UCSF Health Care Workers to Serve in Navajo Nation

By Scott Maier

UCSF health care workers line up at SFO airport

UCSF nurse Jamilah Dula (center) waits to board a flight with fellow UCSF health care workers San Francisco International Airport en route to help care for COVID-19 patients in Navajo Nation. The group of staff, including 14 nurses and seven doctors, volunteered for the assignment in Navajo Nation hospitals in Arizona and New Mexico. Photo by Noah Berger

A team of UC San Francisco health care workers – seven physicians and 14 nurses – is traveling to Arizona and New Mexico on Wednesday, April 22, 2020, to begin a one month voluntary assignment providing urgently needed health care support for patients in the Navajo Nation, at the request of UCSF’s colleagues in the Navajo Nation.

Navajo Nation is the largest U.S. American Indian reservation, covering about 27,500 square miles, with a population of about 175,000. In recent weeks, it has experienced a disproportionate number of COVID-19 cases, stressing its health care system. As of April 21, 1,206 positive cases had been reported, with 48 confirmed deaths.

The UCSF health care workers who are volunteering specialize in critical care, intensive care, acute care and hospital medicine. They will be working in teams of seven in hospitals in Chinle, Ariz., and Gallup and Shiprock, N.M., three of the highest volume hospitals serving Navajo patients.

In addition to providing health care support, UCSF’s volunteers will have the opportunity to learn from their colleagues and gain experience in responding to a sustained surge from a pandemic.

The UCSF effort is being coordinated through the UCSF Department of Medicine’s HEAL (Health, Equity, Action and Leadership) Initiative, a two-year fellowship serving health care workers who are committed to working with disadvantaged rural communities around the world. The program, which includes physicians who have completed their medical residencies, as well as health care workers (physicians, nurses, respiratory therapists and pharmacists) representing the communities in need, is the largest U.S. global health fellowship – 128 people have completed or are currently participating in the program, which spans 19 sites and nine countries.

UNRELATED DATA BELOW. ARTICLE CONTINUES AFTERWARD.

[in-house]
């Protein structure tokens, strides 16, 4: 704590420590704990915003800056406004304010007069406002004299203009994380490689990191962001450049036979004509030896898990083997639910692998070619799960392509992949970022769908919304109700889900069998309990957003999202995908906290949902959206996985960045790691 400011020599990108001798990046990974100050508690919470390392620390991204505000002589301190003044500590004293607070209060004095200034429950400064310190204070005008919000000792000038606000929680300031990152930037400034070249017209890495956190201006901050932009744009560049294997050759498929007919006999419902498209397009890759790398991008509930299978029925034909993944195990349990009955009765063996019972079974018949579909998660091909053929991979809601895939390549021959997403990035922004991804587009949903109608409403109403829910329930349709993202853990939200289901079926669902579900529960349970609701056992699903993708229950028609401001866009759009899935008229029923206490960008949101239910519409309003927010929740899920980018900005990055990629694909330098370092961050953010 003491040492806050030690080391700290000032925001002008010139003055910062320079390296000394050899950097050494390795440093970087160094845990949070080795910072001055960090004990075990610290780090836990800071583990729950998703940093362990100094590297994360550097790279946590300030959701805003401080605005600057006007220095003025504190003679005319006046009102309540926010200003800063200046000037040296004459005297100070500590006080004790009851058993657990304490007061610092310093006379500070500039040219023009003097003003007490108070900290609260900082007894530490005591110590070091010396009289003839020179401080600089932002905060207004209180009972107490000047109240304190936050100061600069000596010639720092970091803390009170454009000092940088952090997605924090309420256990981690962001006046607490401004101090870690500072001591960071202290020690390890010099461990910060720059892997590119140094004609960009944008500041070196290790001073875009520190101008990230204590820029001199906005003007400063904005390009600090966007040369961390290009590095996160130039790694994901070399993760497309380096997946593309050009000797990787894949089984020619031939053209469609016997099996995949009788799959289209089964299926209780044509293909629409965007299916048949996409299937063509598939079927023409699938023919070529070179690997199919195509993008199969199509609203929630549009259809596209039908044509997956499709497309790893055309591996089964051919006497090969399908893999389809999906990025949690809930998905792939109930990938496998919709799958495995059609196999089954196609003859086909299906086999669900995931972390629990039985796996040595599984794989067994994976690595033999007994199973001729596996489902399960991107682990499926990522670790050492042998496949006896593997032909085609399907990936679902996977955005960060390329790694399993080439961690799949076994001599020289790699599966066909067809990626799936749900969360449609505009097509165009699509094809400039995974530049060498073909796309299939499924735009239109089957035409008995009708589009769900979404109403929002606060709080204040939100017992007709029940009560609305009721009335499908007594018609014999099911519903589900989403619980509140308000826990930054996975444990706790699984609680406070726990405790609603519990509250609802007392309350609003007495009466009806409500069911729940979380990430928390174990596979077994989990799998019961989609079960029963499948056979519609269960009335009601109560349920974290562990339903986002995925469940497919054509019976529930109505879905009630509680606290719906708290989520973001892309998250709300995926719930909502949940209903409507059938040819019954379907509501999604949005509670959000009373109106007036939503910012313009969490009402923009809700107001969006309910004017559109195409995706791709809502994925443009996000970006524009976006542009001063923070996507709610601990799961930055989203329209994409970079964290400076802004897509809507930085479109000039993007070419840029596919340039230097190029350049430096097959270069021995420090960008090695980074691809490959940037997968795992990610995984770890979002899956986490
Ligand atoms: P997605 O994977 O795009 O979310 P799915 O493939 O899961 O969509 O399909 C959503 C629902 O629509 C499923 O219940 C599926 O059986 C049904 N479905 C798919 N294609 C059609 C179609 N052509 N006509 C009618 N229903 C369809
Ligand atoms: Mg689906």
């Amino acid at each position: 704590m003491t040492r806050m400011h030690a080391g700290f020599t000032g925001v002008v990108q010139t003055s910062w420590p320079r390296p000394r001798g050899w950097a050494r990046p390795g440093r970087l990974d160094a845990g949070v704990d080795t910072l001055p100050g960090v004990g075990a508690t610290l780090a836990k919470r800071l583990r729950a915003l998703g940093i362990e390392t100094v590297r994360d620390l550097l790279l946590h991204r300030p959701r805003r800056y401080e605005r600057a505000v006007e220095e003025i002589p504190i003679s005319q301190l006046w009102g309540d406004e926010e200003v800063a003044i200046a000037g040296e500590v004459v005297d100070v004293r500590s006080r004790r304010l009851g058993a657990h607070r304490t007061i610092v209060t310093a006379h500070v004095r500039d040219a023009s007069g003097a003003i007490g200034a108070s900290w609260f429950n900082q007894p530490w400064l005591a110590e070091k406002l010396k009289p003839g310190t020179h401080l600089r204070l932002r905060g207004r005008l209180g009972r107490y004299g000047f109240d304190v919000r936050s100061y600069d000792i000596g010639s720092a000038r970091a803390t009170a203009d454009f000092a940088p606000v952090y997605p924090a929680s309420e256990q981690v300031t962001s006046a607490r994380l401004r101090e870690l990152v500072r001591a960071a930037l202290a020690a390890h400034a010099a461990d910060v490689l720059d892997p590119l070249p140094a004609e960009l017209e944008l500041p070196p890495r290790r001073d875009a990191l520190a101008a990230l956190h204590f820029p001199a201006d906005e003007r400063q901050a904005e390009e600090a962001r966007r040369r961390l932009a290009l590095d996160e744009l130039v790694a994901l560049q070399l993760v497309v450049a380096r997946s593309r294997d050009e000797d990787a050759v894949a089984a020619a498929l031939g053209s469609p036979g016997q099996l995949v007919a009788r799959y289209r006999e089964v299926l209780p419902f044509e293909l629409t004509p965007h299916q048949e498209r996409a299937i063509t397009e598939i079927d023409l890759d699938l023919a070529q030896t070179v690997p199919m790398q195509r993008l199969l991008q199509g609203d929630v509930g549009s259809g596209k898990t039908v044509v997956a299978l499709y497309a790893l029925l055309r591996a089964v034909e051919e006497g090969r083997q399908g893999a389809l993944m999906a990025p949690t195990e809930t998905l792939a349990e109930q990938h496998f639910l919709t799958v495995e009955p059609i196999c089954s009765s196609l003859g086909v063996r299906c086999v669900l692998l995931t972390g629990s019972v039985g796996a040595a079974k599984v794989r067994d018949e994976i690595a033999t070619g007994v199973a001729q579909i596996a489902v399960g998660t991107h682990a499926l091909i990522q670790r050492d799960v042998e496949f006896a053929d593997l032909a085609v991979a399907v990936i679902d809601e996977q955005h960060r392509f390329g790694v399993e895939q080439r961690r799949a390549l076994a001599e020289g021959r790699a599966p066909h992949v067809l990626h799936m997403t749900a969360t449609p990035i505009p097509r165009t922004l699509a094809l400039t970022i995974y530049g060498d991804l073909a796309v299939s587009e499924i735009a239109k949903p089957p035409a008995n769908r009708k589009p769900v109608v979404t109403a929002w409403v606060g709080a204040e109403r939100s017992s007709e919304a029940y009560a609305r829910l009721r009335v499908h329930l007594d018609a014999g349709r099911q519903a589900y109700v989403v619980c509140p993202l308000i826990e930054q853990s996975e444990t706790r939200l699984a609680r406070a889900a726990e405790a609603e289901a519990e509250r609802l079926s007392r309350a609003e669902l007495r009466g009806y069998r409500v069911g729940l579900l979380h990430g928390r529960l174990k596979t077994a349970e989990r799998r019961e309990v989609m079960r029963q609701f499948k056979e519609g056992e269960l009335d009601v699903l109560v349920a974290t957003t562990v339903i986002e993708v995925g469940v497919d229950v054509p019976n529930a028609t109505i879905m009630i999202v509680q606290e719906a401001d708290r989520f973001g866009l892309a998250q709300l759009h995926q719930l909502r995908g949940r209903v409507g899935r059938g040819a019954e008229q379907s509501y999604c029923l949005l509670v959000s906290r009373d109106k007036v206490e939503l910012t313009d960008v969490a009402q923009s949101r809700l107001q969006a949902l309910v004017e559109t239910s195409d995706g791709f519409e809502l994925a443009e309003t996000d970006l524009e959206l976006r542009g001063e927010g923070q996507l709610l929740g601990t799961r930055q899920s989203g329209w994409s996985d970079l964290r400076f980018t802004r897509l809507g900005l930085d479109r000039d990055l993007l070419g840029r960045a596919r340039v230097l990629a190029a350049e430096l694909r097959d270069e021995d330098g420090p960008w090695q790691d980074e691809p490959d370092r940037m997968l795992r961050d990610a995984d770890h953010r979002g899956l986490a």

Forty-nine health care workers in Navajo Nation are current fellows or alumni of the fellowship. Twenty-five of them are Navajo themselves.  

“Since 2015, HEAL has partnered with Navajo Nation to support the leadership and transformation of local leaders,” said Sriram Shamasunder, MD, associate professor of medicine at UCSF and founder of the UCSF HEAL Initiative. “COVID-19 is tearing across the fault lines of existing injustice and structural marginalization, and has hit Navajo Nation at a rate higher than 48 states. COVID-19 has shown us that we are bound together, all of us. We are grateful for the UCSF teams who chose to go to New York, and now Navajo Nation, and for all the invisible hands who helped to make solidarity happen.”

Sriram Shamasunder boards finds a seat on a plane

Sriram Shamasunder, MD, co-founder of the UCSF HEAL Initiative, boards a flight at San Francisco International Airport as part of a group of health care providers voluntarily providing urgently needed health care support for patients in the Navajo Nation. Photo by Noah Berger

Compared to other major metropolitan areas in the United States, San Francisco has had relatively few cases and hospitalizations. As of April 20, 2020, there were 81 hospitalized patients in the city. As of April 22, UCSF Health had 17 hospitalized patients, with an additional 20 patients awaiting results of their tests.

Providing support for Navajo Nation is another opportunity for UCSF to advance its public health mission. Earlier this month, UCSF sent 20 health care workers, who’d volunteered, to New York City, to support health care workers in the New York-Presbyterian hospital system.

“Navajo Nation has seen a marked and rapid increase in COVID-19, with more than 1,300 cases as of April 20, representing a higher per capita infection rate than most states,” said Josh Adler, MD, chief clinical officer of UCSF Health. “We remain grateful that the severity of COVID-19 in the Bay Area has not been severe thus far, enabling UCSF Health to partner with UCSF HEAL to provide support and highly trained and courageous nurses and physicians for assistance to patients and health care providers in Navajo Nation.”

The University of California, San Francisco (UCSF) is exclusively focused on the health sciences and is dedicated to promoting health worldwide through advanced biomedical research, graduate-level education in the life sciences and health professions, and excellence in patient care. UCSF Health, which serves as UCSF's primary academic medical center, includes top-ranked specialty hospitals and other clinical programs, and has affiliations throughout the Bay Area.